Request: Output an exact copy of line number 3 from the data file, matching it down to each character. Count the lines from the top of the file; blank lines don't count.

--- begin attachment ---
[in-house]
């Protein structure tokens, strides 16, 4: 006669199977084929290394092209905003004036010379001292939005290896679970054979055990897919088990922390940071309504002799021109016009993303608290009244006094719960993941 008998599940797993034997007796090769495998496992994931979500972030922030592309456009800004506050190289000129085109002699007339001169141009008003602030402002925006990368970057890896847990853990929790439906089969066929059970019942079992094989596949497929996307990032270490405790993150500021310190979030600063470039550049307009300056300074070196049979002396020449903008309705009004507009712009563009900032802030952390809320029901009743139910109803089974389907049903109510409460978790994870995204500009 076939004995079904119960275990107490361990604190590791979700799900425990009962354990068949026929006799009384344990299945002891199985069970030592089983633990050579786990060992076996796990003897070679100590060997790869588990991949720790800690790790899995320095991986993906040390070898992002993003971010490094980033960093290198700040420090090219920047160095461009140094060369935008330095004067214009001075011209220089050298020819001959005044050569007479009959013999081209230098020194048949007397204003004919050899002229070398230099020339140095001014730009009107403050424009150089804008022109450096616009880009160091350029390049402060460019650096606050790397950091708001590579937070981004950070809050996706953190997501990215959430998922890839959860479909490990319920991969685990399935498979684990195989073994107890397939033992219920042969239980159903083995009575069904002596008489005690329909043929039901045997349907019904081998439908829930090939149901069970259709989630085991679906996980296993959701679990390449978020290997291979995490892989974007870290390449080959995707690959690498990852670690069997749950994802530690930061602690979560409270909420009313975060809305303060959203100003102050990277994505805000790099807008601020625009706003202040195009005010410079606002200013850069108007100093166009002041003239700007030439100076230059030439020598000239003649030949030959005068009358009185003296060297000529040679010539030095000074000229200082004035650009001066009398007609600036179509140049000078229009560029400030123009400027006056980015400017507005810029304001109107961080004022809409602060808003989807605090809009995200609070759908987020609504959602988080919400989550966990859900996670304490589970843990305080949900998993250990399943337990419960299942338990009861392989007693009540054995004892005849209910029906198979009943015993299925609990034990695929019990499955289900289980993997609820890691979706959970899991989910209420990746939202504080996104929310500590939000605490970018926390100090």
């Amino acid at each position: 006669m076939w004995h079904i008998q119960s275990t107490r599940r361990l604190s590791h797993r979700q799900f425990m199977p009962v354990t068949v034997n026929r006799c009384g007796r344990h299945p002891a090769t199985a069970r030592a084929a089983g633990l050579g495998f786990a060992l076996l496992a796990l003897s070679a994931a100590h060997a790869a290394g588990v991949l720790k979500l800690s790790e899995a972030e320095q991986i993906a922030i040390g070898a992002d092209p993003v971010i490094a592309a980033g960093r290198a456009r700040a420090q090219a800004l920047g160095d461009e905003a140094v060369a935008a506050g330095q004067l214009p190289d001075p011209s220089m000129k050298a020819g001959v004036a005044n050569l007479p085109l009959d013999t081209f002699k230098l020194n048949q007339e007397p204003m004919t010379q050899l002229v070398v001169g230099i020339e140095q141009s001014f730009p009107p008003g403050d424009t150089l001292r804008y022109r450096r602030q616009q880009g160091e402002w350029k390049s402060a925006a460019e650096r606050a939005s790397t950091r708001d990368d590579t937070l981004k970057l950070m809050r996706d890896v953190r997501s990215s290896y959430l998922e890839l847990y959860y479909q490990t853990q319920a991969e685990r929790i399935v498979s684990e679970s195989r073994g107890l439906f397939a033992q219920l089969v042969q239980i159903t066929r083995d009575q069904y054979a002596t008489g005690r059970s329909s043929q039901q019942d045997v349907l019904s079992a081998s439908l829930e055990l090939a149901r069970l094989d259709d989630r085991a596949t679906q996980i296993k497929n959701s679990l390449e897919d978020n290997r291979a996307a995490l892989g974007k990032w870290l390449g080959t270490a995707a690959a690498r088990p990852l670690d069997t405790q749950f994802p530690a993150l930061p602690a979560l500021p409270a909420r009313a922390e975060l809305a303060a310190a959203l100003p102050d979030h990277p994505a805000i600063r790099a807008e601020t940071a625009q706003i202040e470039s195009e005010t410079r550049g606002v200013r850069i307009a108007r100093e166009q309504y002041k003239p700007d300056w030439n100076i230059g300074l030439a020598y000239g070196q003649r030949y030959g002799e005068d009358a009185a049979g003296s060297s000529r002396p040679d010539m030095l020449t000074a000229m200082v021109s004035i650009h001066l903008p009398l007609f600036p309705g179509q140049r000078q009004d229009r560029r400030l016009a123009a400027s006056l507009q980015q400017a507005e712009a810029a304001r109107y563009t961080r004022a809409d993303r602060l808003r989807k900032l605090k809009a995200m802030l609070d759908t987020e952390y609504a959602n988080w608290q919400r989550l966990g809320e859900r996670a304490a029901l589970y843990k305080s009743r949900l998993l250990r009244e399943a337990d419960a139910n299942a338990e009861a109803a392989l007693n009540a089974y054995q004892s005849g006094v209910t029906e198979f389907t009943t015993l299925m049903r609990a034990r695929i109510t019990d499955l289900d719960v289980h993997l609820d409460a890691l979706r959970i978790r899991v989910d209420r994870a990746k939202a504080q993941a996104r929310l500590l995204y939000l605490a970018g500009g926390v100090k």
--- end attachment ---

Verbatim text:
């Amino acid at each position: 006669m076939w004995h079904i008998q119960s275990t107490r599940r361990l604190s590791h797993r979700q799900f425990m199977p009962v354990t068949v034997n026929r006799c009384g007796r344990h299945p002891a090769t199985a069970r030592a084929a089983g633990l050579g495998f786990a060992l076996l496992a796990l003897s070679a994931a100590h060997a790869a290394g588990v991949l720790k979500l800690s790790e899995a972030e320095q991986i993906a922030i040390g070898a992002d092209p993003v971010i490094a592309a980033g960093r290198a456009r700040a420090q090219a800004l920047g160095d461009e905003a140094v060369a935008a506050g330095q004067l214009p190289d001075p011209s220089m000129k050298a020819g001959v004036a005044n050569l007479p085109l009959d013999t081209f002699k230098l020194n048949q007339e007397p204003m004919t010379q050899l002229v070398v001169g230099i020339e140095q141009s001014f730009p009107p008003g403050d424009t150089l001292r804008y022109r450096r602030q616009q880009g160091e402002w350029k390049s402060a925006a460019e650096r606050a939005s790397t950091r708001d990368d590579t937070l981004k970057l950070m809050r996706d890896v953190r997501s990215s290896y959430l998922e890839l847990y959860y479909q490990t853990q319920a991969e685990r929790i399935v498979s684990e679970s195989r073994g107890l439906f397939a033992q219920l089969v042969q239980i159903t066929r083995d009575q069904y054979a002596t008489g005690r059970s329909s043929q039901q019942d045997v349907l019904s079992a081998s439908l829930e055990l090939a149901r069970l094989d259709d989630r085991a596949t679906q996980i296993k497929n959701s679990l390449e897919d978020n290997r291979a996307a995490l892989g974007k990032w870290l390449g080959t270490a995707a690959a690498r088990p990852l670690d069997t405790q749950f994802p530690a993150l930061p602690a979560l500021p409270a909420r009313a922390e975060l809305a303060a310190a959203l100003p102050d979030h990277p994505a805000i600063r790099a807008e601020t940071a625009q706003i202040e470039s195009e005010t410079r550049g606002v200013r850069i307009a108007r100093e166009q309504y002041k003239p700007d300056w030439n100076i230059g300074l030439a020598y000239g070196q003649r030949y030959g002799e005068d009358a009185a049979g003296s060297s000529r002396p040679d010539m030095l020449t000074a000229m200082v021109s004035i650009h001066l903008p009398l007609f600036p309705g179509q140049r000078q009004d229009r560029r400030l016009a123009a400027s006056l507009q980015q400017a507005e712009a810029a304001r109107y563009t961080r004022a809409d993303r602060l808003r989807k900032l605090k809009a995200m802030l609070d759908t987020e952390y609504a959602n988080w608290q919400r989550l966990g809320e859900r996670a304490a029901l589970y843990k305080s009743r949900l998993l250990r009244e399943a337990d419960a139910n299942a338990e009861a109803a392989l007693n009540a089974y054995q004892s005849g006094v209910t029906e198979f389907t009943t015993l299925m049903r609990a034990r695929i109510t019990d499955l289900d719960v289980h993997l609820d409460a890691l979706r959970i978790r899991v989910d209420r994870a990746k939202a504080q993941a996104r929310l500590l995204y939000l605490a970018g500009g926390v100090k």